The Supreme Court has ruled for a Missouri church that claimed religious discrimination after it was refused state funds to improve its playground.
Ruling 7-2, the court on June 26 determined that the state had unfairly denied funds for Trinity Lutheran Church in Columbia under the First Amendment’s free exercise clause.
The court ruled that Trump may bar people from six majority Muslim countries — Iran, Libya, Somalia, Sudan, Syria, and Yemen — if they have no “bona fide” relationship to the U.S. Those that have established ties will be allowed to continue entering the country.
That means officials at the Department of Homeland Security and the State Department will have to begin sorting through each application submitted by travelers from the six targeted countries to determine if they have enough of a link to the U.S. to enter.
Even more difficult than the question of whether or not we are collectively willing to break the law is the question of whether we are ready to embody what a “culture of sanctuary” holistically invites us to be.
During the election campaign, many Christian leaders together asked the presidential candidates to tell us what they would do to provide help and opportunity to hungry and poor people. Donald Trump wrote to us on Sept. 28. You can find his letter on circleofprotection.us. Candidate Trump expressed concern about poverty in America and around the world. He said nothing about deep cuts in the programs that help people in poverty.
On June 26, the U.S. Supreme Court decided to hear during its next term a case regarding President Trump’s ban on travel into the U.S. for people from six countries whose populations are majorly Muslim. In doing so, the Supreme Court permitted a revised version of President Trump’s ban to go into effect immediately until the case is heard. The Supreme Court’s next term will begin in October.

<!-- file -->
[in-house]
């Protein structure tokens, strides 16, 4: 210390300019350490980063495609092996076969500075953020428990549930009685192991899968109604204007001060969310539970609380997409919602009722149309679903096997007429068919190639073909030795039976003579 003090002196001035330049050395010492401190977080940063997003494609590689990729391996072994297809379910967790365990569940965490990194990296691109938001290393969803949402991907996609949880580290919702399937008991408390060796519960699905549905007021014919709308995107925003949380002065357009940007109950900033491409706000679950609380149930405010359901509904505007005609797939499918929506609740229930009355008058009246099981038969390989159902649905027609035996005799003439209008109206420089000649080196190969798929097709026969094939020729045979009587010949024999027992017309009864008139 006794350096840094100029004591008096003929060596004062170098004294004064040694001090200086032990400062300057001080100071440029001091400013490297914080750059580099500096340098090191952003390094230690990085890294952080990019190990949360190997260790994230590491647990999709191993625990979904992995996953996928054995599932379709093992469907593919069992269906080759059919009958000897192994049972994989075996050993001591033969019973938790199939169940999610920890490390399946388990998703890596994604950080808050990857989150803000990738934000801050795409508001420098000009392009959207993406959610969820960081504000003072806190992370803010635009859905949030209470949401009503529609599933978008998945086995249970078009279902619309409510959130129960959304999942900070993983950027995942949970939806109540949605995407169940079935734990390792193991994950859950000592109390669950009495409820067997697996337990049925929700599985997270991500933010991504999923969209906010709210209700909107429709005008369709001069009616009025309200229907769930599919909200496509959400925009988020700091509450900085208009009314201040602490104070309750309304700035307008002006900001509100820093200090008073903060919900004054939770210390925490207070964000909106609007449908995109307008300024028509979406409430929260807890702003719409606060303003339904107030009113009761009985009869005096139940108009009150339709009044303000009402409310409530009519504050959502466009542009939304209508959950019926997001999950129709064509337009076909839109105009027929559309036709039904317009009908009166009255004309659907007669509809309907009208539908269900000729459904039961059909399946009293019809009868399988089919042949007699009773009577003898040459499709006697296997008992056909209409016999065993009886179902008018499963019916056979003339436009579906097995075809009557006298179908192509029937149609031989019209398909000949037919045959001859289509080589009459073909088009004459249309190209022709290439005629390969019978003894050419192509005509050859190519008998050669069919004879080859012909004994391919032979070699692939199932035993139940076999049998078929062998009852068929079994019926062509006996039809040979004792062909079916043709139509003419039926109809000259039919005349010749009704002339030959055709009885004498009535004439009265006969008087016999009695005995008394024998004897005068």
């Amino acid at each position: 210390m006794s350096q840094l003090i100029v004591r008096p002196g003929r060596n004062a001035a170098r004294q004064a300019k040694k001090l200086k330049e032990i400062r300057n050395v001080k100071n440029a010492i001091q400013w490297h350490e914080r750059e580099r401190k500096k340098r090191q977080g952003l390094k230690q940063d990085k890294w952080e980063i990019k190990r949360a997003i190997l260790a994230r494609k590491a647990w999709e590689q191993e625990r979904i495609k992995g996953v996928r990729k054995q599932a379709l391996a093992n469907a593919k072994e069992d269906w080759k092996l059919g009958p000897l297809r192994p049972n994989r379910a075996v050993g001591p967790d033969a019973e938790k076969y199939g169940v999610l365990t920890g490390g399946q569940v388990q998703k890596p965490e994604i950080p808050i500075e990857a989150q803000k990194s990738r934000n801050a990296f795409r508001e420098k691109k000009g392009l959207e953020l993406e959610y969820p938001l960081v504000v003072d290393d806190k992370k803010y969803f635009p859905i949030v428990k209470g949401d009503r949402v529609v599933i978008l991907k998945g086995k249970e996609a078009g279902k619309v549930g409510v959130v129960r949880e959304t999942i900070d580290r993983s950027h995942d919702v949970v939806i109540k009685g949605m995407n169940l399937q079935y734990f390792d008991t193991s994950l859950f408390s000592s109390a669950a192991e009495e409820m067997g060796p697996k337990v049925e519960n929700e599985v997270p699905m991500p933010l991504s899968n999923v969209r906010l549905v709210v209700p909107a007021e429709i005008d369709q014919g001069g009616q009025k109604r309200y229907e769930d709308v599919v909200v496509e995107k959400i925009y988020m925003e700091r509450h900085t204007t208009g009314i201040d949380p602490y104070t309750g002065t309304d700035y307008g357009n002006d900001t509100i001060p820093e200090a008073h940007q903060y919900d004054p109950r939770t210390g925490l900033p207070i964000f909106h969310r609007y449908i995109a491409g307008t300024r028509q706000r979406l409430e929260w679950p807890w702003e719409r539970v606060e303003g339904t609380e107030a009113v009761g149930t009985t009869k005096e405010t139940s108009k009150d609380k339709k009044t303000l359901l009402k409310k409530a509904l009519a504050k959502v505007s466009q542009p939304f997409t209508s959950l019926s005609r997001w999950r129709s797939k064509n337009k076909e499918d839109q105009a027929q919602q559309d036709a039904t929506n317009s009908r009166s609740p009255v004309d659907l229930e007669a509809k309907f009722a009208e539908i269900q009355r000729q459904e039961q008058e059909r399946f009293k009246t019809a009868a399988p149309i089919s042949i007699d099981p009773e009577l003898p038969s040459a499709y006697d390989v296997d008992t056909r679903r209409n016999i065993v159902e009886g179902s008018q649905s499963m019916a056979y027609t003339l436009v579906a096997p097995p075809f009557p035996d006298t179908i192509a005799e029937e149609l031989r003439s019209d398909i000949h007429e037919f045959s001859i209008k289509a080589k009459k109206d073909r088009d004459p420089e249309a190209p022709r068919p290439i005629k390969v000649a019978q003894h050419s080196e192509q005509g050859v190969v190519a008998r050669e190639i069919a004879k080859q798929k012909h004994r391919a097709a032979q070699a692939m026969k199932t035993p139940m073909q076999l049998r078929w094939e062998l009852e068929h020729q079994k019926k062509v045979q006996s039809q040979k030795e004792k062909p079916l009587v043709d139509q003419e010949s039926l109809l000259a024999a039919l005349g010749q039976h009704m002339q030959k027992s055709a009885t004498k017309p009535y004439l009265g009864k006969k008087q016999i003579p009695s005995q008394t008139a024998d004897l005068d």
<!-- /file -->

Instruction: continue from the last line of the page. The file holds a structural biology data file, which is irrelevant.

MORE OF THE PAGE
Editor's Note: On June 21, the day before Senate Republicans released the text of their health care plan, Rep. Joe Kennedy (D-Mass.) spoke at The Summit, Sojourners' annual gathering of faith and justice leaders, about the Christian call to recognize the inherent human dignity in those who would be most affected by drastic health care cuts. At the link is the full text of his remarks, as prepared for delivery.
There are so many loud and shrill voices in various religions today, ones filled with fear and self-righteousness and arrogance and judgement and hatred — the very things that faith tells us to avoid. Those voices try to divide us and diminish us. They twist religion into the opposite of what it’s meant to be, hoping to advance their personal agendas.
In a political environment in which the anti-Muslim rhetoric in the U.S. is particularly strong, and Europe is facing backlash against refugees and minority populations, a timely new anthology, Mirror on the Veil, offers a refreshing and important look at the very visible practice of veiling among Muslim women.
This summer, I opened the pages of Nina Riggs’ memoir on living and dying, The Bright Hour, the same day that I walked into a cancer treatment center for the first time in my life. I’d waited for the publication of this book after reading about her embrace of daily life in Greensboro, N.C., as she faced a terminal diagnosis of metastatic breast cancer. During the short period chronicled in the book, the author watches her mother and her best friend Ginny die of cancer: To say that Riggs — and here I just have to call her Nina — has a familiarity with grief is a bit of an understatement.
1. Here’s What You Can Do Now About the Senate Health Care Bill
“At The Summit, Sojourners' annual gathering of leaders from across the country, attendees spent Friday morning calling their senators, demanding they vote against the bill — which Majority Leader Mitch McConnell wants to push through next week, before the July 4 recess. Those gathered are calling on their constituents to do the same. Here's how.”
2. The Literal Whitewashing of Chicago’s Latino Murals
The increasing gentrification of the Pilsen neighborhood of Chicago favors luxury condos over iconic images of Frida Kahlo, Emiliano Zapata, Subcomandante Marcos, and César Chávez.
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